Before, I believed people when they told me they loved me. Even when it was three weeks into dating, when we hardly knew each other, when anyone else could have seen it was a manipulation tactic. Now, after, I am convinced the ones who claim to care for me are mistaken or lying.

I will never forget when Corinne said to me, "I do think there is some good in him." I told her to kill that idea. I told her he was a sociopath. I told her he was evil in every thread of his being. I regret that now. I told her all of those things because they are what I had to tell myself to survive.

After meeting Corinne, I've realized it doesn't matter which of the two of us is right. It matters that she has held on to the belief that a human who does vile things is still human. I had lost that belief because I could not handle the idea of empathizing with my abuser. I could not face the reality that the man who did this to me is a man broken by his own past emotional trauma.

Things happened to him that were not his fault. Where my scar tissue is distant and mistrustful, his is vindictive and cruel. He is paying forward his own pain. In an alternate universe, I could be him, easily. In fact, the only thing keeping me from becoming my abuser is the very same empathy I long refused to extend to him.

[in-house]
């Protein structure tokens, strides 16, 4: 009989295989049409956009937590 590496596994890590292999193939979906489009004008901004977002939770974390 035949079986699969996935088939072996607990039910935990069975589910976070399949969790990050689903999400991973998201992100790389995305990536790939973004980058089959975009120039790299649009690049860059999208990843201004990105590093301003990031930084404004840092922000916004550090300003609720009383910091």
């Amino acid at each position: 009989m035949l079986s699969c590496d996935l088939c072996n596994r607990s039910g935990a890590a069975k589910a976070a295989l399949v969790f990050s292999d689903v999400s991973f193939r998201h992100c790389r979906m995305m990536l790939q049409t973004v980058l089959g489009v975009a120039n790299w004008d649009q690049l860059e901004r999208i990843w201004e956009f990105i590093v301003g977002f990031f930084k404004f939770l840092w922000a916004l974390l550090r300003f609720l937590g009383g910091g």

The part of me that needs to hate him still bristles at the thought of trying to understand him. This part of me will be alive and strong for a long while, I suspect. But here is the thing. I am trying, and I never tried before. I am trying, and it hasn't killed me.

Speaking to Corinne brought me face-to-face with the monster I was outrunning and showed me that it is not as strong as I had feared it was. It is not as strong as I am. It was not even a week after meeting Corinne that I started writing again.

As I type this now, I am 32 days sober. (Knock on wood.) If I am stronger than my past abuse, then I am stronger than failure, than rejection, than addiction. Corinne has given me a gift. She has reminded me what I am capable of withstanding, of triumphing over. She has reminded me that I don't have to run away from things that are not as strong as I am.

After our first face-to-face conversation, Corinne and I made plans to meet again. "This time we'll just hang out, and we won't talk about him at all," she said. And we did. We went roller skating with a friend of hers. We went to a diner and talked.

But not about Jake. About the lives we have without him.

This piece by Ashley Chupp originally appeared on The Establishment, a new multimedia site funded and run by women.

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Need help? In the U.S., call 1-800-799-SAFE (7233) for the National Domestic Violence Hotline.

Need help with substance abuse or mental health issues? In the U.S., call 800-662-HELP (4357) for the SAMHSA National Helpline.